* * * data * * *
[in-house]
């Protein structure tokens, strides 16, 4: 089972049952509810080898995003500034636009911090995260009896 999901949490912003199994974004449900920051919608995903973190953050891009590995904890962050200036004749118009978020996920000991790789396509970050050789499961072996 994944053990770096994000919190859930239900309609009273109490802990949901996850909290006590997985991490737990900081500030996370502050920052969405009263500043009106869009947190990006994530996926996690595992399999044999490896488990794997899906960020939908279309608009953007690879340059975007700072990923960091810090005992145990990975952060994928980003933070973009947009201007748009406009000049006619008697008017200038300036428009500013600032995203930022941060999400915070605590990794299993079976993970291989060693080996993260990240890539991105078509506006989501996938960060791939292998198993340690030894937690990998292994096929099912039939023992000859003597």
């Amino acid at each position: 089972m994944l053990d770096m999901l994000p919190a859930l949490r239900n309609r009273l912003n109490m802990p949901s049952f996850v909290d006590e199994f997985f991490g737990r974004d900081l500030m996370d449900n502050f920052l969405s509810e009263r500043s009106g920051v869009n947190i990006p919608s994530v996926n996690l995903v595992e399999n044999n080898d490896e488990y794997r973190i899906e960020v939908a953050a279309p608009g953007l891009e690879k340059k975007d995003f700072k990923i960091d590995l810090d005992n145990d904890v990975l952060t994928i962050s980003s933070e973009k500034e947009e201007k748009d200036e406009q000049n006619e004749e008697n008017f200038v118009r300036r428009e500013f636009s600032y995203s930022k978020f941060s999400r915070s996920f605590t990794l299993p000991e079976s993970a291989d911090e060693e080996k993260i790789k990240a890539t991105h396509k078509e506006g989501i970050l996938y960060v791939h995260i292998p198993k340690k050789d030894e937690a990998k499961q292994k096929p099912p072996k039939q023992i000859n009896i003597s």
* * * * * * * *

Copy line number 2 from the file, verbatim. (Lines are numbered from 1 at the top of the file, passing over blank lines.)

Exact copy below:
């Protein structure tokens, strides 16, 4: 089972049952509810080898995003500034636009911090995260009896 999901949490912003199994974004449900920051919608995903973190953050891009590995904890962050200036004749118009978020996920000991790789396509970050050789499961072996 994944053990770096994000919190859930239900309609009273109490802990949901996850909290006590997985991490737990900081500030996370502050920052969405009263500043009106869009947190990006994530996926996690595992399999044999490896488990794997899906960020939908279309608009953007690879340059975007700072990923960091810090005992145990990975952060994928980003933070973009947009201007748009406009000049006619008697008017200038300036428009500013600032995203930022941060999400915070605590990794299993079976993970291989060693080996993260990240890539991105078509506006989501996938960060791939292998198993340690030894937690990998292994096929099912039939023992000859003597």